Header image for news printout

Opening Address by Adam Abdelmoula, Director Human Rights Council and Treaty Mechanisms Division, at the 93rd session of the Committee on the Elimination of Racial Discrimination

31 July 2017

Distinguished Chair,
Honourable members,
Ladies and gentlemen,

I am pleased to welcome you to the ninety-third session of the Committee on the Elimination of Racial Discrimination, the oldest of the ten U.N. treaty bodies. While many others in Geneva are on holiday during this time of year, your presence here is a reminder that the fight against racism must be relentless if it is to succeed. This could not be any clearer given the urgency and seriousness of the problems that many people throughout the world are facing on account of their origin. Many encounter race-based hostility and violence as they confront or flee conflict, persecution and poverty. Many face stubborn forms of institutional and systemic racism, in areas including law enforcement and access to justice, education, health, employment, land rights and housing. Many are targets of racist hate speech and hate crimes that are tearing communities asunder as diversity is increasingly perceived as a threat instead of a strength. Indeed, we are living in an alarming time when racism is being rehabilitated and legitimized in the name of security and nationalism. All of you are in a unique position to help combat these problems so that all people, regardless of their background, can fully exercise their human rights. And we are very grateful for your efforts to do this by impelling States to implement meaningful and real solutions to racism.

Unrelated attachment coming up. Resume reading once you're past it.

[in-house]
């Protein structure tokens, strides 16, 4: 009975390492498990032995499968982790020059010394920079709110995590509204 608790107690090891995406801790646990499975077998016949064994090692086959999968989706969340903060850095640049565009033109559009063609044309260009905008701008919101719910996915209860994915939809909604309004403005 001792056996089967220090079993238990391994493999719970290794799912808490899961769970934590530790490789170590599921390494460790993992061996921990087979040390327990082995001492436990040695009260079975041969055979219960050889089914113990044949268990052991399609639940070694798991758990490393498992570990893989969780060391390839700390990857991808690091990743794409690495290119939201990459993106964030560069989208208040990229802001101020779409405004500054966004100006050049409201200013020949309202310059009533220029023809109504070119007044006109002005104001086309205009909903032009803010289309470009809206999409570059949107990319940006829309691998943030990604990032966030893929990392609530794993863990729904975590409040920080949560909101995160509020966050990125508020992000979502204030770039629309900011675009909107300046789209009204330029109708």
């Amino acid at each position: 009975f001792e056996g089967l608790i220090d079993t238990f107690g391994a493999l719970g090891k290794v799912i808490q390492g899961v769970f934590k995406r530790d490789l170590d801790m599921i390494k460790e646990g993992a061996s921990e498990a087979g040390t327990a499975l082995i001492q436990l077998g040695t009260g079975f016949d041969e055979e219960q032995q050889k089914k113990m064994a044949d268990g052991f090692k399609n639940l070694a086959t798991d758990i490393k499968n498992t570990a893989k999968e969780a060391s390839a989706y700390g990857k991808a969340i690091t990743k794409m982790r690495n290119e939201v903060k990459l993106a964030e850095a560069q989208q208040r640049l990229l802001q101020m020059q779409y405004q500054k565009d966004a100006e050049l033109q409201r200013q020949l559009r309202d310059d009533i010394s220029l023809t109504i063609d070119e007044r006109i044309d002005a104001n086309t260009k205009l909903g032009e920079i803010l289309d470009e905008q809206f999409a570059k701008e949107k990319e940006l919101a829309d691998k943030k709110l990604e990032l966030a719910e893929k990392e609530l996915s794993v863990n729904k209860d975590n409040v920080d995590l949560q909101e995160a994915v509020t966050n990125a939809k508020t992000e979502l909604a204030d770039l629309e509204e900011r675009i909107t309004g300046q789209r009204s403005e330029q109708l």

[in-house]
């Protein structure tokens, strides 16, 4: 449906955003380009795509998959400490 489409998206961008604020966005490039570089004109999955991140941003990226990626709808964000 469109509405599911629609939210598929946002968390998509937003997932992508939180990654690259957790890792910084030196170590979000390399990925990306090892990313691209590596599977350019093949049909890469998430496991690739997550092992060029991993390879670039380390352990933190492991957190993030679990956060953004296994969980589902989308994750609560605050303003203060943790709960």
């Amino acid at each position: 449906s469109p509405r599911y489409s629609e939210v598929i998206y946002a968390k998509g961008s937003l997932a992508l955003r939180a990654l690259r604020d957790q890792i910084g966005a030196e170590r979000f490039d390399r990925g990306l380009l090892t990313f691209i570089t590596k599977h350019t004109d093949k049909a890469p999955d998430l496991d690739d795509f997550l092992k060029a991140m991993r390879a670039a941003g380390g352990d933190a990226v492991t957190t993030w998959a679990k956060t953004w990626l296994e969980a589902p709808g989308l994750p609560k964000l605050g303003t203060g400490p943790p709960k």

Chairperson, members of the Committee,